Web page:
Designation of World Toilet Day draws attention to Afghan sanitation challenges

25 Jul 2013

Designation of World Toilet Day draws attention to Afghan sanitation challenges

KABUL - The United Nations General Assembly’s designation of 19 November as World Toilet Day shines a spotlight on a sometimes overlooked but urgent public health issue in Afghanistan – the lack of access to hygienic sanitation facilities.

World Toilet Day has previously been marked by international and civil society organizations all over the world. However, it was not formally recognized as an official UN day until yesterday with a resolution passed by the Assembly at UN Headquarters in New York.

The purpose behind the Assembly’s decision was to spur changes in behaviour and policy on issues relating to sanitation, such as water management and environmental planning. Worldwide about 2.5 billion people, mostly in rural areas, do not have proper sanitation. In addition, 1.1 billion people still defecate in the open.

“This new annual observance will go a long way towards raising awareness about the need for all human beings to have access to sanitation,” said UN Deputy Secretary-General Jan Eliasson in a statement that followed the Assembly’s decision. “It is also unacceptable that many girls are pushed out of school for lack of (sanitation) facilities. I urge every country to accelerate progress towards a world in which everyone enjoys this most basic right.”

Improving access to sanitation among the world’s poor is seen as an important link in global efforts to attain Millennium Develop Goals (MDGs) like decreasing child mortality rates. The eight MDGs, agreed on by world leaders at a UN summit in 2000, set specific targets on global issues such as poverty alleviation and education, in addition to child and maternal health.

The scale of the problem of sanitation in Afghanistan is stark.

“On a typical day, half of the hospital beds in Afghanistan are occupied by patients who have fecal-related diseases,” said the UN Environment Programme’s (UNEP) Country Representative for Afghanistan, Andrew Scanlon, who also serves as a board member of the non-profit body known as the World Toilet Organization. “Improving sanitation is an urgent issue.”

According to the UN Children’s Fund (UNICEF), preventable diseases like diarrhea and dysentery kill about 600 Afghan children every day, or about 85,000 per year. About 25 per cent of children under five are affected each year by diseases stemming from poor or bad sanitation.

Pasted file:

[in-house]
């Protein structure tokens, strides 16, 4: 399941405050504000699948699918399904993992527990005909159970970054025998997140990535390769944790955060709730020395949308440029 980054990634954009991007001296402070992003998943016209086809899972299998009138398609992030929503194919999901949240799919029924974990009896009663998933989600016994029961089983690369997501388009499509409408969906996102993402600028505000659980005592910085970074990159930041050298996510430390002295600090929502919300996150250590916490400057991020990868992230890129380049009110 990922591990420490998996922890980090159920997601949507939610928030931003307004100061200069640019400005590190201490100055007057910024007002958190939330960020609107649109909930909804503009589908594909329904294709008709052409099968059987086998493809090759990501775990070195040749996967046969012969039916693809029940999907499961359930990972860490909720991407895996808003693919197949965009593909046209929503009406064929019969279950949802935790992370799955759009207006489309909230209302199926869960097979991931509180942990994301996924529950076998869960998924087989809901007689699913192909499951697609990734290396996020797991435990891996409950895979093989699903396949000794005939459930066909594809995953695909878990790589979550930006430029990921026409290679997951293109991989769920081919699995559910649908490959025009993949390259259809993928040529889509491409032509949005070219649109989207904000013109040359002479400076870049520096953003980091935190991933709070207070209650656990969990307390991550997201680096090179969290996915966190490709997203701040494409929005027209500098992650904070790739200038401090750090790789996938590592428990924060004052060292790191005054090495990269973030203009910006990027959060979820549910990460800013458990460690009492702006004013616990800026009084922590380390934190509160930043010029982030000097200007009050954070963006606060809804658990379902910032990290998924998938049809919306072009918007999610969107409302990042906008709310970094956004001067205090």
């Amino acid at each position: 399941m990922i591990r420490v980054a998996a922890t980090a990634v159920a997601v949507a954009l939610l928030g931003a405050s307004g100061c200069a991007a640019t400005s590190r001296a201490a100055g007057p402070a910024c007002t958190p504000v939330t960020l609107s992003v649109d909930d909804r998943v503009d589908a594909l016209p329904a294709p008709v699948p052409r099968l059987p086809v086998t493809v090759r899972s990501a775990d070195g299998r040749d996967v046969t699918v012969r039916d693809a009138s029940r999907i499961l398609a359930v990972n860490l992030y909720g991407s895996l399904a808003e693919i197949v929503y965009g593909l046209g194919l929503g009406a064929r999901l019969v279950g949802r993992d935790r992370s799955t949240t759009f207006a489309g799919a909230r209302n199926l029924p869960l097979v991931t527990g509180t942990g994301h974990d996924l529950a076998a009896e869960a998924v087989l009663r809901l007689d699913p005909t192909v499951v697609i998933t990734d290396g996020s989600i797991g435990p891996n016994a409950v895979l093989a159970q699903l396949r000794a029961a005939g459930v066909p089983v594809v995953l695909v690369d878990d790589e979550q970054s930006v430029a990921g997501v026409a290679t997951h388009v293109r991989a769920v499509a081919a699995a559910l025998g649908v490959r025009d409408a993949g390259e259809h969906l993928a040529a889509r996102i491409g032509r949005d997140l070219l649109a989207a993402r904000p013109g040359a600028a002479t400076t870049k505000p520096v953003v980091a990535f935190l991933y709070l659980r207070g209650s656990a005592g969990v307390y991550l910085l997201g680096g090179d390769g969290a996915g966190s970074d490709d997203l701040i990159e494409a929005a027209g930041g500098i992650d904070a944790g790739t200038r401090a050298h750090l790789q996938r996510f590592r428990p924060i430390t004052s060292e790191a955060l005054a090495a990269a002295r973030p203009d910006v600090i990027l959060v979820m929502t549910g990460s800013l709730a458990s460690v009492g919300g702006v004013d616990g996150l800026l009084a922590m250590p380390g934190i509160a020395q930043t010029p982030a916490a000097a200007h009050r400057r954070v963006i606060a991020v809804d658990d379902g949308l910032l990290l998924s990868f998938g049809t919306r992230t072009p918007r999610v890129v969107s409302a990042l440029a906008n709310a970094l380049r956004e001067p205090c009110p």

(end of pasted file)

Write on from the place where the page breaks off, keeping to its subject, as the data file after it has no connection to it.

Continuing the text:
Among health practitioners, Afghanistan’s lack of adequate sanitary facilities is seen as a silent killer. Because so few schools and municipalities have properly-functioning toilets, it is common in some parts of the country for residents to defecate outdoors or in river and lakes that are used by other residents for washing or drinking.

Such everyday occurrences help explain the relatively high rate of sicknesses like diarrhea, dysentery and other water-bourne diseases. Tainted water is also a leading cause of cholera.

In large cities, like the Afghan capital of Kabul, the press of so many people living together without sanitary facilities is leading to growing health risks. Kabul municipal officials estimate that the city’s approximately three million residents produce about 1,500 cubic metres of solid waste each day. But owing to a lack of resources and low capacity, the municipality collects less than half of this waste. All of this waste becomes particularly dangerous when it rains because the rain mixes with the waste and can enter drinking water sources.

UN agencies are at the forefront of moves to improve this situation and the last few years have seen measurable improvements.

UNICEF statistics show that by the end of 2011, 37 per cent of Afghans had access to adequate sanitation facilities, up from 34 per cent in 2007. The change has been pronounced throughout the country. Whereas in 2007 only 49 per cent of city dwellers had access to safe sanitation facilities, four years later that number was 60 per cent. During the same time period in rural areas the number inched upwards from 29 to 30 per cent.

UN agencies believe that more gains could be achieved but the country’s volatile security situation often impedes access to many communities.

UNICEF has wide-ranging programmes to improve access to water for students and to teach residents about safe sanitation practices. UNEP and UN Habitat are also deeply engaged with government partners, including the Ministry of Urban Development, in designing projects which aim is to create more hygienic facilities in urban areas. This has included establishing standards for an initiative to create decentralized water treatment facilities in urban areas.

In addition, various UN entities have also contributed to the Afghan Government’s national emergency preparedness plan by supporting a surveillance system for cholera and other water borne diseases and strategically placing water basins.